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Scoop Inc.


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William F. Buckley Jr.

There are many (there are millions) outside the frontiers of active political life who are dazed by the aloofness of the political element. They (we) pick up the paper and learn that Mitt Romney is way ahead in GOP money raising — that, in this sense, he is the GOP complement of Hillary Clinton. The suggestion is that Barack Obama is slipping on the Democratic side, even as John McCain is slipping on the Republican side, for sudden want of cash. The whole situation tends to reinforce a sense of helplessness utterly alien to the finer workings of democratic government.

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It is surely wrong to proceed from now until next February on the assumption that the money in the bank will tell the whole story, or at least as much of it as needs telling before the primaries begin. Whatever his politics, the voter can’t help feeling that as an individual contributor, he doesn’t count for very much. Thus the headline in the New York Times was “Romney Leads GOP in Money, Tapping Wall St. and Mormons.” Such a formulation seems to be telling us: Unless you can mobilize a corporate or religious institution, you might as well just sit around and wait fatalistically to see who the parties offer us on Election Day 2008.

For this reason one looks out for budding phenomena, capable of generating independent political strength. I note the birth of TheScoop08, a venture by students teeming with intelligent concern for the listlessness they propose to combat. They will use the instruments that are uniquely available to the very young. What they have is time and the capacity, before professional and family life absorbs them, to allocate prime attention, after their schoolwork is done, to matters of choice.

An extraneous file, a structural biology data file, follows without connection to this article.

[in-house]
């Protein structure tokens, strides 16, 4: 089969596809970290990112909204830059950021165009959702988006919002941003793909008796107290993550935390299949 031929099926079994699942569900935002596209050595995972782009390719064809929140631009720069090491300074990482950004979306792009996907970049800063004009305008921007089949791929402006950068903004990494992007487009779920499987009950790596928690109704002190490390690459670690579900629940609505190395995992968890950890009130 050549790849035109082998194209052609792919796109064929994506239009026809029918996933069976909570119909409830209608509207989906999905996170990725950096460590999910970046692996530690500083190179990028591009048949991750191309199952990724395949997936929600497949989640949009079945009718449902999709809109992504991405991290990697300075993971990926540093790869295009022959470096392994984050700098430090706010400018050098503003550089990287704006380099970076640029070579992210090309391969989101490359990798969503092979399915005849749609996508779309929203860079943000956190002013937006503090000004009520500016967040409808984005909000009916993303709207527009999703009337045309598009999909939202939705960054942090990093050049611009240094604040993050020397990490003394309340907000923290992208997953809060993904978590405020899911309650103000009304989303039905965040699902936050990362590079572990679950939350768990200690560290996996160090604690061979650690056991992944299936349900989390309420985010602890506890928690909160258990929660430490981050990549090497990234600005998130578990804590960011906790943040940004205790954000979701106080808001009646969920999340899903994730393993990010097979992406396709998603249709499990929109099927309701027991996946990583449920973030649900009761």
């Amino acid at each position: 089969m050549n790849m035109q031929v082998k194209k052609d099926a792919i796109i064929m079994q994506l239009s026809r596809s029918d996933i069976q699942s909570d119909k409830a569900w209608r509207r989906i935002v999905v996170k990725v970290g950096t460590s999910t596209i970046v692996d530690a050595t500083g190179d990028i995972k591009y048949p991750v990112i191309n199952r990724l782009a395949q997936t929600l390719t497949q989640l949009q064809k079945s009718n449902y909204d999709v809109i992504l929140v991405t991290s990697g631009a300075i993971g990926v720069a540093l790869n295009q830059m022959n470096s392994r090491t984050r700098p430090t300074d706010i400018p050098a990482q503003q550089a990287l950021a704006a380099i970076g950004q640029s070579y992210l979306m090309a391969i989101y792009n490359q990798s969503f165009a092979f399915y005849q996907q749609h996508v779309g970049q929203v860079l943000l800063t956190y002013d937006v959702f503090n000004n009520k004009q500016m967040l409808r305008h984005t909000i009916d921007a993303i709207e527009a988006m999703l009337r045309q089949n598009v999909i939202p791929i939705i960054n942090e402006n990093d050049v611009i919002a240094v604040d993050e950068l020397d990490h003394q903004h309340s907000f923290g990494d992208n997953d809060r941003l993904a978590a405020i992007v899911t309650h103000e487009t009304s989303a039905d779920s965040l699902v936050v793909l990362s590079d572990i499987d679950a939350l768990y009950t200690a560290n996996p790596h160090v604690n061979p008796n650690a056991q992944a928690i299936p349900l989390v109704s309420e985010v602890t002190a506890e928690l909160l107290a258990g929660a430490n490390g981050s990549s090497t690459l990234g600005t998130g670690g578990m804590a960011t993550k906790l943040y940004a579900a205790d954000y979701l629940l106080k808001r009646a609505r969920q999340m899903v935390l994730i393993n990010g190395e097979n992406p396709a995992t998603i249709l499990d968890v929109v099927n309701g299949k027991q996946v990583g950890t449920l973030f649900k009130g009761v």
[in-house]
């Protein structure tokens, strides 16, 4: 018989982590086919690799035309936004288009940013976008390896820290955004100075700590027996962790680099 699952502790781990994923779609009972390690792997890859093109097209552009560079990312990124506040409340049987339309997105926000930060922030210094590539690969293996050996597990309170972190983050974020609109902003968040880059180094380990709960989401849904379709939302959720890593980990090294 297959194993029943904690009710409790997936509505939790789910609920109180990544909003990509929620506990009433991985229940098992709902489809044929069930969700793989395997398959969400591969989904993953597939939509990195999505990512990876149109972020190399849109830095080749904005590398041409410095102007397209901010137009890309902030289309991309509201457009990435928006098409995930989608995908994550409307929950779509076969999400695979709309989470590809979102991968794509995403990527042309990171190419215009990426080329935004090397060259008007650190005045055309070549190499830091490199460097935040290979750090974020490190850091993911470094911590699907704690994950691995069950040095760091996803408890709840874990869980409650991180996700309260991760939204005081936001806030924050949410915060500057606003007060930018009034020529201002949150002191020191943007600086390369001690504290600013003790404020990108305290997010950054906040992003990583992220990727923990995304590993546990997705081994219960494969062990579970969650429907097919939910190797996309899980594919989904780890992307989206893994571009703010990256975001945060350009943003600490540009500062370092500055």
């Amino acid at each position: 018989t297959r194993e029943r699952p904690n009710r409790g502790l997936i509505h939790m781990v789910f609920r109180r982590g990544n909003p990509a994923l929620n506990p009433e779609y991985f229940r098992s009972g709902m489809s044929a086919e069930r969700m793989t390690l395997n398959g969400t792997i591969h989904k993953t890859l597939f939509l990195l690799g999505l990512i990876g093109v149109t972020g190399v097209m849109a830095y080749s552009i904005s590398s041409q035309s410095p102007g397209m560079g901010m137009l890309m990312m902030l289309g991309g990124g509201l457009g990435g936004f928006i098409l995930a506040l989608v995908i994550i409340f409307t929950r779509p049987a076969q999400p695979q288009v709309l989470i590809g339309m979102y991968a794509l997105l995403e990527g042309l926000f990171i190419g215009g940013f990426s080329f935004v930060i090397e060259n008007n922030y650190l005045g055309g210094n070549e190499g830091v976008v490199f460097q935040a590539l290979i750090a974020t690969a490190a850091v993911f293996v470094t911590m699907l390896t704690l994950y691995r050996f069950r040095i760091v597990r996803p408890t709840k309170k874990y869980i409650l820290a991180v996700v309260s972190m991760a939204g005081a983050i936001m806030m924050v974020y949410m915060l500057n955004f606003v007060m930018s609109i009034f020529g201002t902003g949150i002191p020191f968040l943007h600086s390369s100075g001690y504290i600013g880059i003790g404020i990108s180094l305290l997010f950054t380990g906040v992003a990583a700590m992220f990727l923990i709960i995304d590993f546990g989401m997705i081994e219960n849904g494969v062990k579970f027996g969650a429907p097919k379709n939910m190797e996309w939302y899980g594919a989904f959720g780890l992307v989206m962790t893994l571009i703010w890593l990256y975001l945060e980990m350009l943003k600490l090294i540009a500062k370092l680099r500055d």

TheScoop08 is the undertaking, at this moment, of two young men. Andrew Mangino and Alexander Heffner are — brace yourselves — a sophomore in college and a junior in prep school! Tradition requires the use of an exclamation point, O.K.; but here tradition is superseded by genuine awe.

Their venture anticipates a yearly budget of $15,000 and a staff of approximately 50 students nationwide. TheScoop08, when it launches in August,” Mangino and Heffner write, “will be the first-ever student publication focused exclusively on a presidential race.” They continue: “The 2008 campaign is unprecedented in the interest it has spurred on campuses and in high schools across America. Young people are excited to move forward, and they are willing — perhaps for the first time in a while — to care.”

Listen now to the character of TheScoop08’s proposed agenda. “More than 50 aggressive and passionate student journalists representing nearly every state will each contribute regularly to TheScoop08 through Election Day 2008. For example, a reporter might be assigned to a particular candidate to cover in-depth (‘Candidate Correspondent’), to a compelling and complex issue (‘Policy Correspondent’), or to a modern and innovative beat (e.g., ‘Democracy Correspondent,’ who would trace this election’s historical value in comparison to past contests, or ‘Rhetoric Correspondent,’ who would write features analyzing the candidates’ words).”

TheScoop08 hopes to sponsor a pre-primary debate for the candidates, plus exclusive interviews, “as campaigns are searching for better ways of reaching millions of students at once.” A look at the almanac reveals that in the 2006 election, young people (defined as people aged 18-29) voted 61 percent Democratic, 39 percent Republican. In 2004 it was 54 Democratic, 45 Republican; in 2000, the vote was split, 48 Democratic, 46 Republican.

What especially attracts attention is the arrant boldness of the venture. At least Henry Luce and Briton Hadden waited until they were 23 to launch their revolution. And the idea is engrossing. A Rhetoric Correspondent to check every speech by Hillary Clinton or Mitt Romney, a Democracy Correspondent outside the door of Barack Obama, a Policy Correspondent listening in to the late-night contributions of Rudy Giuliani. All under the guidance of Scoop editors at high schools and colleges across the nation.

© Universal Press Syndicate



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